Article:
Sun, 27 September 2009
Manga review of GTO Volume 13 by Tohru Fujisawa. Translated and adapted by Dan Papia. Originally published in Japan by Kodansha. Published in US by Tokyopop, $9.99, Rated OT-- Age 16+.
So the Holy Forest class trip to Okinawa is happening. Onizuka is having fun with the trip, bunking his class co-ed in the hotel, even sometimes shacking up arch enemies together. But something else got his attention last volume. One of his students, Kikuchi, told him about a legend concerning a Christian missionary that had buried 2 billion yen worth of treasure on Iriomote Jima, a sparsely populated island which is one of the wildest and most unexplored areas of Japan, consisting mostly of subtropical jungle. Deceiving most of his students, Onizuka tells them that they will be conducting research on how sea turtle eggs taste. Yep, that's the excuse he gives to make them start digging for the treasure!
As they trek through the jungle, Noboru gets kidnapped by Anko and her cronies and they drag him deep into the wild. They tie him up, thinking that Onizuka will get blamed for his disapperance. Instead, the girls realize they have become lost. When Anko falls into a sea cave, it's Noboru to the rescue, which sets off a chain reaction leading to one of the most unlikely romances I've come across in the series so far.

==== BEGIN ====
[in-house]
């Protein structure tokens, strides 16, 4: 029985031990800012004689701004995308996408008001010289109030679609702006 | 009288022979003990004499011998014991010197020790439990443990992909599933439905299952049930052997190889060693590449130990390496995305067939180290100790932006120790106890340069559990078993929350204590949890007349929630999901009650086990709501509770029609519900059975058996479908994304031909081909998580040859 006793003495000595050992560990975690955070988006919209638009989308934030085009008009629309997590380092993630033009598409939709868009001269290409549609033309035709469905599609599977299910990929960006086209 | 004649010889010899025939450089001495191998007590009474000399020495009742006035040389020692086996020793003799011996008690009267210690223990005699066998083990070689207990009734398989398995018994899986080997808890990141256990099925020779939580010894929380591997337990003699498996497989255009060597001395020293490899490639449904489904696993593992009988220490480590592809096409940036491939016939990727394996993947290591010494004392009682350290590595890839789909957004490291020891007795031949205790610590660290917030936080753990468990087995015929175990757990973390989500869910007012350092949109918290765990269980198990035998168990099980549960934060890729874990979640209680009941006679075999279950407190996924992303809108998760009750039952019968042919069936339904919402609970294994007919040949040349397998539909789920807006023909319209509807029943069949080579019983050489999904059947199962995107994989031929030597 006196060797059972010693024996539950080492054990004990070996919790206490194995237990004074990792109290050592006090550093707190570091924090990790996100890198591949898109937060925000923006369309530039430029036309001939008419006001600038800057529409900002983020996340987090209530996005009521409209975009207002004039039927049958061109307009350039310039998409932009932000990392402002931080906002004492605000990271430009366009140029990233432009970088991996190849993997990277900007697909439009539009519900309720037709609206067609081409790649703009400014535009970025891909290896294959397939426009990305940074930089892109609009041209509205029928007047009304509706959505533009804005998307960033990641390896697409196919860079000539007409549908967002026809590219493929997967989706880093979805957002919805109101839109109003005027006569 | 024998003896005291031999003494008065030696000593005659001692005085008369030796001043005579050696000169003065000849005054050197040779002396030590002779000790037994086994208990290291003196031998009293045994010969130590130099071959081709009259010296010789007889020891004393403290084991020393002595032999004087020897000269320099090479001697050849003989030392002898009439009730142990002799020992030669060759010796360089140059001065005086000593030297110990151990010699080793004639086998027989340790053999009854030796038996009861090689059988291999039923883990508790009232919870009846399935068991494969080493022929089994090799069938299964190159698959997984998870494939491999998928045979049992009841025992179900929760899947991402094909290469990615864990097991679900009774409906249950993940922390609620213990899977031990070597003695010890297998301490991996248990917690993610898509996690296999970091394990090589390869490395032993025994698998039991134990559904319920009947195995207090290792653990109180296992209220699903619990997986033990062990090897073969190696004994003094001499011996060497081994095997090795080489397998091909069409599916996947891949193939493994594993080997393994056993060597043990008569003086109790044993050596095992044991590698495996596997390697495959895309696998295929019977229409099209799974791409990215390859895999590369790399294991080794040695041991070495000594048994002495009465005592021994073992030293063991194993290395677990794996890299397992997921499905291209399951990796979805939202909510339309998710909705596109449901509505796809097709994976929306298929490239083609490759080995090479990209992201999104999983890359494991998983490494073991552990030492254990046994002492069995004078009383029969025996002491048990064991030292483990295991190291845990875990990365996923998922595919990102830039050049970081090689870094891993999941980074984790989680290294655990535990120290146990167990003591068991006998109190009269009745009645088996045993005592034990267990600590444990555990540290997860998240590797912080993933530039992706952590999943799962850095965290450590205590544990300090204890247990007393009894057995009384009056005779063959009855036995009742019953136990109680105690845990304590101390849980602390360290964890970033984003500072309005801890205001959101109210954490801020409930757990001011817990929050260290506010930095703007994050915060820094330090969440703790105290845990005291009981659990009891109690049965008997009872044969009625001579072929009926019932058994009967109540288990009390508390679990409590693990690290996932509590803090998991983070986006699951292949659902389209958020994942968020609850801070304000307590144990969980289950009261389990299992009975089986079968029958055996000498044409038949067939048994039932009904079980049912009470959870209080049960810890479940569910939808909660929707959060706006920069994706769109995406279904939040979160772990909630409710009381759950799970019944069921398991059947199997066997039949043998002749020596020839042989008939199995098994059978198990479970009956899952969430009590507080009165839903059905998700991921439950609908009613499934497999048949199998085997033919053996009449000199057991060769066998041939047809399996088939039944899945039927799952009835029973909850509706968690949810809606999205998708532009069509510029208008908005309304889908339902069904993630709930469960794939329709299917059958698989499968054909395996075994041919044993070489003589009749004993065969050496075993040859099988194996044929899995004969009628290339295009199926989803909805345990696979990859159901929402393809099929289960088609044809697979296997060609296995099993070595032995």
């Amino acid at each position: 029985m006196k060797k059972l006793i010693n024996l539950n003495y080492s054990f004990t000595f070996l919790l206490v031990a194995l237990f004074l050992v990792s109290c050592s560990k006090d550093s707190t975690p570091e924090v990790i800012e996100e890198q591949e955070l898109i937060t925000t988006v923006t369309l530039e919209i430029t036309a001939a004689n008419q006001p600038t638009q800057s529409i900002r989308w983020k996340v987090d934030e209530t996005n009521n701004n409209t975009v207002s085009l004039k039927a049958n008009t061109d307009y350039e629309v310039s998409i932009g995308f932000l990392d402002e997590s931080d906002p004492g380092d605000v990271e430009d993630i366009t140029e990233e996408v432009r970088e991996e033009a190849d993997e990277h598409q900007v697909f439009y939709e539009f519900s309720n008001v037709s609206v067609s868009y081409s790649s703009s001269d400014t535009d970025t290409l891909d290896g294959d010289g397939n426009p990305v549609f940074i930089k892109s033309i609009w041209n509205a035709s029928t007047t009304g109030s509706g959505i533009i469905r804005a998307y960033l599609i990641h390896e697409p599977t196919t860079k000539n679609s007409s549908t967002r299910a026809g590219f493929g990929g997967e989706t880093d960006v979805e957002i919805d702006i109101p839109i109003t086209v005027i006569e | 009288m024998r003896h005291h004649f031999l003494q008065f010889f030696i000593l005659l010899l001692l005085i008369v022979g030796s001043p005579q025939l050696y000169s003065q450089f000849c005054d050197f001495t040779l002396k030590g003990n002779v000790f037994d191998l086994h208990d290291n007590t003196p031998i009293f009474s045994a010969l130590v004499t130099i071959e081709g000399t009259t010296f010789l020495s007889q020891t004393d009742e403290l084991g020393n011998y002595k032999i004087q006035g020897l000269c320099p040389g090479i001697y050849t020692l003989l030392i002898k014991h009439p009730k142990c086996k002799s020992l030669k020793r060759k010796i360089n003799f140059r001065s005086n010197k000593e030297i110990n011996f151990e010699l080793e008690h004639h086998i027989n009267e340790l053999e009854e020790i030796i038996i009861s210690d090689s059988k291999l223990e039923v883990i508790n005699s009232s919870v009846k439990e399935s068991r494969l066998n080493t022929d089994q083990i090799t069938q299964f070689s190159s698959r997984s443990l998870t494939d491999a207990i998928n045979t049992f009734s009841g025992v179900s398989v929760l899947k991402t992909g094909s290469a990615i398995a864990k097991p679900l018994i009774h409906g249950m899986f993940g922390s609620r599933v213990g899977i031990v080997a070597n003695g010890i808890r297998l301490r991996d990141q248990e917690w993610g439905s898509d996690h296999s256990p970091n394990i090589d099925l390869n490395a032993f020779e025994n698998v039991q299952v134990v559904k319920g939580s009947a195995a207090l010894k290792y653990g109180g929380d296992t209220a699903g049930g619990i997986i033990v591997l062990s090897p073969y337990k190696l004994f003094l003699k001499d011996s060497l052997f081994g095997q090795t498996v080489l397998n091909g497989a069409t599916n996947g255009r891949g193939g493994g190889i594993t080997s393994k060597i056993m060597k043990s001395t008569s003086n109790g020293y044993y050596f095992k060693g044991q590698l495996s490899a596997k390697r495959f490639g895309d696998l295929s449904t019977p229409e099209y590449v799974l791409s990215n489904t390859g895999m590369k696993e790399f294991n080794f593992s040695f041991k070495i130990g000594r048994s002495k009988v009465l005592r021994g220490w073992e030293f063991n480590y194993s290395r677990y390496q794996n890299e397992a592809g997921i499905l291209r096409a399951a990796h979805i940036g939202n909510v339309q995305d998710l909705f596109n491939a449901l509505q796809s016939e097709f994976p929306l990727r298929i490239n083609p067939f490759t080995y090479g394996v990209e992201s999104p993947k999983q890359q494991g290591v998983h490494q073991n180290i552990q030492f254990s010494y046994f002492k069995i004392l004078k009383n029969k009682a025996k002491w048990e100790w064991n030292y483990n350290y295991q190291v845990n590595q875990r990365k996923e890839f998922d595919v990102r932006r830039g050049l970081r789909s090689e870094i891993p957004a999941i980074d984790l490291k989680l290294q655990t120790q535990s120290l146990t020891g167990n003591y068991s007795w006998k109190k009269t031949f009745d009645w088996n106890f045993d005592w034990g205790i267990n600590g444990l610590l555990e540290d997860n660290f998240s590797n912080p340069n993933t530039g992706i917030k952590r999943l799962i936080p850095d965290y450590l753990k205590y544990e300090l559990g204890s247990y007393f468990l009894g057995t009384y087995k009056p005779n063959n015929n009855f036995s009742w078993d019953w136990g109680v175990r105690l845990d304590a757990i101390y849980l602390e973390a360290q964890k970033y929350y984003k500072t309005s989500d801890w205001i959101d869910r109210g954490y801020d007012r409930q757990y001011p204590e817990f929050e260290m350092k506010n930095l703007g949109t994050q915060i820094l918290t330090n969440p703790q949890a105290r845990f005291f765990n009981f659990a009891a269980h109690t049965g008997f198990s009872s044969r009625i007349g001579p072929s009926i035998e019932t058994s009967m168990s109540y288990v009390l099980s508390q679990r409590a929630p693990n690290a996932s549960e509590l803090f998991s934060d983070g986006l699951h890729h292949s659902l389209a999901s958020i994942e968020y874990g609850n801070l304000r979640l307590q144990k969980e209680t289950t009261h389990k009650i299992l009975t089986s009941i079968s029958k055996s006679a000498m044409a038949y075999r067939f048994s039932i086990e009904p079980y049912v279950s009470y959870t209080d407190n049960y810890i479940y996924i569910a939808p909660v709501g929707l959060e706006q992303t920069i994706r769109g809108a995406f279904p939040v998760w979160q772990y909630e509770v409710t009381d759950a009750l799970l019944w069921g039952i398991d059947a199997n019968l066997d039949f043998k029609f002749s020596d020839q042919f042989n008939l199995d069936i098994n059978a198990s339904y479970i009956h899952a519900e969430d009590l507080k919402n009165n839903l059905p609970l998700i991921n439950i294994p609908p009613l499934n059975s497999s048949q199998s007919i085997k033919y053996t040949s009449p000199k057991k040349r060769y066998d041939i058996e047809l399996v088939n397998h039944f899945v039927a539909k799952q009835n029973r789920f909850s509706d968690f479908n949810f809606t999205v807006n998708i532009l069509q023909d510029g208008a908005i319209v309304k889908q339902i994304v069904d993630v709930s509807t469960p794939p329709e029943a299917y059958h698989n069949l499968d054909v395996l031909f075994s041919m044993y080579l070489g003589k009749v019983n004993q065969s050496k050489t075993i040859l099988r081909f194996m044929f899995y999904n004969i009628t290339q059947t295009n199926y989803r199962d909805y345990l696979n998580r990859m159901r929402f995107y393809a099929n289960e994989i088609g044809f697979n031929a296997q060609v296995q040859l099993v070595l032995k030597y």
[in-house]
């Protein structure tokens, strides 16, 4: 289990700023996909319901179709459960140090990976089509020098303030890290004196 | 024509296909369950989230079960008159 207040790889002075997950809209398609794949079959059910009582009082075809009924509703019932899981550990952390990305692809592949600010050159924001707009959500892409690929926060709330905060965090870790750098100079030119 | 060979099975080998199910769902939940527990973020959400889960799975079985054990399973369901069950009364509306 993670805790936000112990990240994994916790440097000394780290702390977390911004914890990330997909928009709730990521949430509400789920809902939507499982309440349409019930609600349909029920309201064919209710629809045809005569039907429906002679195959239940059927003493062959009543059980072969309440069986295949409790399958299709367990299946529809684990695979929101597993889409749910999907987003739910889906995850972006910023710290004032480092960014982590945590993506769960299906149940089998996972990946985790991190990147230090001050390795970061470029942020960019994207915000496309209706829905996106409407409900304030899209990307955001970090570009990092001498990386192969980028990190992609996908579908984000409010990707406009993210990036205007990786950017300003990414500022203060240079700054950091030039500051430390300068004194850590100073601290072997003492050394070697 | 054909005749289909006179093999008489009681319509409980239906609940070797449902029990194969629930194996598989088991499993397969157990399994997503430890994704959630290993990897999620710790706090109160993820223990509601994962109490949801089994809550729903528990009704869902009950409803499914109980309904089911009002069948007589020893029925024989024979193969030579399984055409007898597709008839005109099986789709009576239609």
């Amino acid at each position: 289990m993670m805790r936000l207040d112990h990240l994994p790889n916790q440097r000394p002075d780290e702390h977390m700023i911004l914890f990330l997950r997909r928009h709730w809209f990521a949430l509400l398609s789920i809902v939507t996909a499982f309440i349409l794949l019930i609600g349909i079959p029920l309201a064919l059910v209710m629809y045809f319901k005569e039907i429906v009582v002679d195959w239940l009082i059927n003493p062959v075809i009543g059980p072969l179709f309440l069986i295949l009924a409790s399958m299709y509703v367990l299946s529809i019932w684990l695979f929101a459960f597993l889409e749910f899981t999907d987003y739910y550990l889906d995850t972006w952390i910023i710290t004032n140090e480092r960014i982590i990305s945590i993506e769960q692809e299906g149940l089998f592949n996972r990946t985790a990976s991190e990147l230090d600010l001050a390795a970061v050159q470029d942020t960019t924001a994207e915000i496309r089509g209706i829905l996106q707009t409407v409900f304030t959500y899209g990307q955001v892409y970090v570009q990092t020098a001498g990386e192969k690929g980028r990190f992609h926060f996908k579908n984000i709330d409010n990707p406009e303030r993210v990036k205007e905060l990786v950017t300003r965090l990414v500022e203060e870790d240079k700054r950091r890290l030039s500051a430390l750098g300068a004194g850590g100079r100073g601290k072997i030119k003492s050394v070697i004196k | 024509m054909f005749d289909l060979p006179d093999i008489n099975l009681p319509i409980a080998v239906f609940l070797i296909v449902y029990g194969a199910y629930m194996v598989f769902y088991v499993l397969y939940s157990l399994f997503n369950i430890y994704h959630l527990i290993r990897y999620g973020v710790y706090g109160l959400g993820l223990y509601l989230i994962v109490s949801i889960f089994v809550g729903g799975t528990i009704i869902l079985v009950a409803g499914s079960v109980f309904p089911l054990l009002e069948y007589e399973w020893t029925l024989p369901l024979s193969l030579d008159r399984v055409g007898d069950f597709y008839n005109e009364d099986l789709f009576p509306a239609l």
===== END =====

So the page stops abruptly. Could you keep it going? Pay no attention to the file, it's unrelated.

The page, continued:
The cool thing about GTO is that Fujisawa always uses the characters as the focus. Yeah, he puts Onizuka in there with all his rudeness and crudeness, but in the end all the kids and teachers are human beings. Yes, even Uchiyamada, who sets out to bring Onizuka down once again, only to find himself being lapped danced and boob slapped at a strip club and then ending up dredged in a fish net! The spotlight of volume 13 is on the evolving relationship between Noboru and Anko, which goes back to the earliest volumes of GTO. If you remember, Noboru was being bullied by Anko and her crew so much, he attempted to kill himself. My, how far we've come, thanks to Onizuka. Now, thanks to their test of survival, it might be that Anko and Noboru might end up loving each other!
In some other manga series, characters are introduced and seem major before they move back into a supporting role forever. You have the sense in GTO that any character can step up into a starring role at any time if it serves the story. It can get repetitive at times because in the end GTO's main purpose is to find a way to reach every kid in his class, no matter how much they may hate him. But finding out how he reaches them is what is fun.
My Grade: A
You can listen to my podcast review of Volume 1:
(I will say this. GTO is one of the titles Tokyopop has lost the license to publish, so I wouldn't dally if you want to try this series out. The entire series is now out of print)